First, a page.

Hey Falco! Sorry for not seeing this earlier.
The main issue is that we’ve found Docker container setups to be unfriendly for newbie sysadmins. We used to recommend Docker as the primary installation method, but we had lots of problems with people running docker-compose down and destroying volumes, people having problems with finding logs and setting up init systems, and lots of issues of that sort. In the end, we decided that most entry-level sysadmins are better suited by a native installation guide like this one, that works better with the existing body of Unix how-to tutorials, like the ones hosted by DigitalOcean and Linode. Docker installs are still supported and available, they’re just not the main focus of our installation guides.
I will fully admit that many of the issues stem from us, the primary maintainers, not being super familiar with Docker ourselves and also not having the resources (at the time) to invest in a tooling system to make Docker more newbie-friendly, like Discourse has been able to. Some more minor issues: we were reliant on a lot of community patches to maintain the more complicated parts our Docker configuration, and there were a lot of arguments over “best practices” that we weren’t able to resolve ourselves due to our unfamiliarity. This also caused more subtle issues: one contributor would do things one way, and then someone would come with a patch to do things a completely different way, and the conflict between the two approaches wouldn’t be apparent to us until it caused issues down the line.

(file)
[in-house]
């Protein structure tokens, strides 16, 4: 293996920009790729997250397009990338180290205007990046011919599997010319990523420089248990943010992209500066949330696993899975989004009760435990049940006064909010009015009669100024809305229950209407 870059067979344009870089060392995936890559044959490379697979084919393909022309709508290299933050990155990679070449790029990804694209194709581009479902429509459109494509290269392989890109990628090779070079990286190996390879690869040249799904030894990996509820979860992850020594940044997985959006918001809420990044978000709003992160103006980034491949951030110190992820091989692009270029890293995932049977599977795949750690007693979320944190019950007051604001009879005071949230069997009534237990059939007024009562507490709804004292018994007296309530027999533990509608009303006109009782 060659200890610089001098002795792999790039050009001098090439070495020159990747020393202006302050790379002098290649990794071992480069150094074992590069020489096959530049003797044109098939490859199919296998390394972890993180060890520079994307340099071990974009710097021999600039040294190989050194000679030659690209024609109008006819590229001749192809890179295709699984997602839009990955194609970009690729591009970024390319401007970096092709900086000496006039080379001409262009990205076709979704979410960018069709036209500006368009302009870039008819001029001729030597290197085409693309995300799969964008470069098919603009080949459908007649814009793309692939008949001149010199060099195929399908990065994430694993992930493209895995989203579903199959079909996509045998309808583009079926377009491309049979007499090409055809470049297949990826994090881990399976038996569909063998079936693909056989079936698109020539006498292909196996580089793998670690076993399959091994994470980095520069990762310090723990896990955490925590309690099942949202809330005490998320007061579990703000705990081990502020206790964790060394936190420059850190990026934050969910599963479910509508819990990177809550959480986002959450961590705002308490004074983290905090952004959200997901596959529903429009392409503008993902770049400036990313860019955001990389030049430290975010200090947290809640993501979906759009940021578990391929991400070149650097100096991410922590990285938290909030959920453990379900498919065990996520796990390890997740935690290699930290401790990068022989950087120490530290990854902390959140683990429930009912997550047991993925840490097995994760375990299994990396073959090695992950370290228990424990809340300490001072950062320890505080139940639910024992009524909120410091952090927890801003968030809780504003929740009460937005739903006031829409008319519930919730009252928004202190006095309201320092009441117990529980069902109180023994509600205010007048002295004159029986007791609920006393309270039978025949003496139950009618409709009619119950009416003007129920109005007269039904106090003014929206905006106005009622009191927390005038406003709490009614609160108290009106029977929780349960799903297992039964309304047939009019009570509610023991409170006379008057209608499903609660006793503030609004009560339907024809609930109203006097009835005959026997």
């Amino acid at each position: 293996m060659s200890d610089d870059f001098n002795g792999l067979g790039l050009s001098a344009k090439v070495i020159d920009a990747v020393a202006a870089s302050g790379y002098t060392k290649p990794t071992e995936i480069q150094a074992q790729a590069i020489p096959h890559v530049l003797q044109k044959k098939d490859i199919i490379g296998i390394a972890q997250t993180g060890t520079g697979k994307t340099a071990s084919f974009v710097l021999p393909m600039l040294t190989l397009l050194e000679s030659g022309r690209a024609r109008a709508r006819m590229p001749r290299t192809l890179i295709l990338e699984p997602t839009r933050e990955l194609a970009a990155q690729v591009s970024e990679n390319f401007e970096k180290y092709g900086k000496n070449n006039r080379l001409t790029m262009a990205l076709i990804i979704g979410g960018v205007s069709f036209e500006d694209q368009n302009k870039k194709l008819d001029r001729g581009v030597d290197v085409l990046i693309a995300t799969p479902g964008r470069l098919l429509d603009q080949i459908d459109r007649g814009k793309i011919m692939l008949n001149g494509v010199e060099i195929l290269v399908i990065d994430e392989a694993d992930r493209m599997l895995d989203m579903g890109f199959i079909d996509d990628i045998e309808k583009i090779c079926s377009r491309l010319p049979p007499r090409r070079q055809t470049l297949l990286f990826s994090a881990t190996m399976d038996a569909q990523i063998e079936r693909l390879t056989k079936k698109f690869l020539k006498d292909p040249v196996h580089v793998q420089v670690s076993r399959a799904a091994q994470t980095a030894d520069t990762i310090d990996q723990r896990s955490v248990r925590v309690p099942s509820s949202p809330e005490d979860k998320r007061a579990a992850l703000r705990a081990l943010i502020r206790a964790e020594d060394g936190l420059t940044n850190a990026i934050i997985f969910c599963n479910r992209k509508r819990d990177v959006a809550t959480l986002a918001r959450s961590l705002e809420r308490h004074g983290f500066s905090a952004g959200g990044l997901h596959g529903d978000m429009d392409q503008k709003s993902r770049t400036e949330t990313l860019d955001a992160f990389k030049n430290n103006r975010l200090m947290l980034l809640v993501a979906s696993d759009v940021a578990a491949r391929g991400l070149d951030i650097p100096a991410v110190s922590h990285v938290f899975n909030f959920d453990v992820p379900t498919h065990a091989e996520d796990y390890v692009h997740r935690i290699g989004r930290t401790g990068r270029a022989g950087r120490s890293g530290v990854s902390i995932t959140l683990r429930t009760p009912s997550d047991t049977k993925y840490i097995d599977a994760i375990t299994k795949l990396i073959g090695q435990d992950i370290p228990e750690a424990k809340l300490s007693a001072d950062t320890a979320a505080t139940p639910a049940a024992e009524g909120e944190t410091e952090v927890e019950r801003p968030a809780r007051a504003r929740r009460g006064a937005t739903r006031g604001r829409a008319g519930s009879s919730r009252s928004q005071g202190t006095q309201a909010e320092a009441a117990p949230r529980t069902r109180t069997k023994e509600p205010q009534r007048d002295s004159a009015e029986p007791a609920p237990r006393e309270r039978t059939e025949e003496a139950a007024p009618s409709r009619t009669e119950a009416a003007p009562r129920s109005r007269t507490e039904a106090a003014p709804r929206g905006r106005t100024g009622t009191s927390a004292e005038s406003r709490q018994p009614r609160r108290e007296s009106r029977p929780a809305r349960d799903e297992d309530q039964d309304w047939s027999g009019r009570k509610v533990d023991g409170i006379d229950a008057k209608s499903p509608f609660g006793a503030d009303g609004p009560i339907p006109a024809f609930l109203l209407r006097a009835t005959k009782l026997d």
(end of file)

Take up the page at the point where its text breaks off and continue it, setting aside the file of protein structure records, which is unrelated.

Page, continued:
None of these are insurmountable problems, but ultimately we had a lot more success and a lot fewer tragic issues guiding newbies towards the native install route, and allowing those with more complex setups to choose Docker if they were already comfortable with it.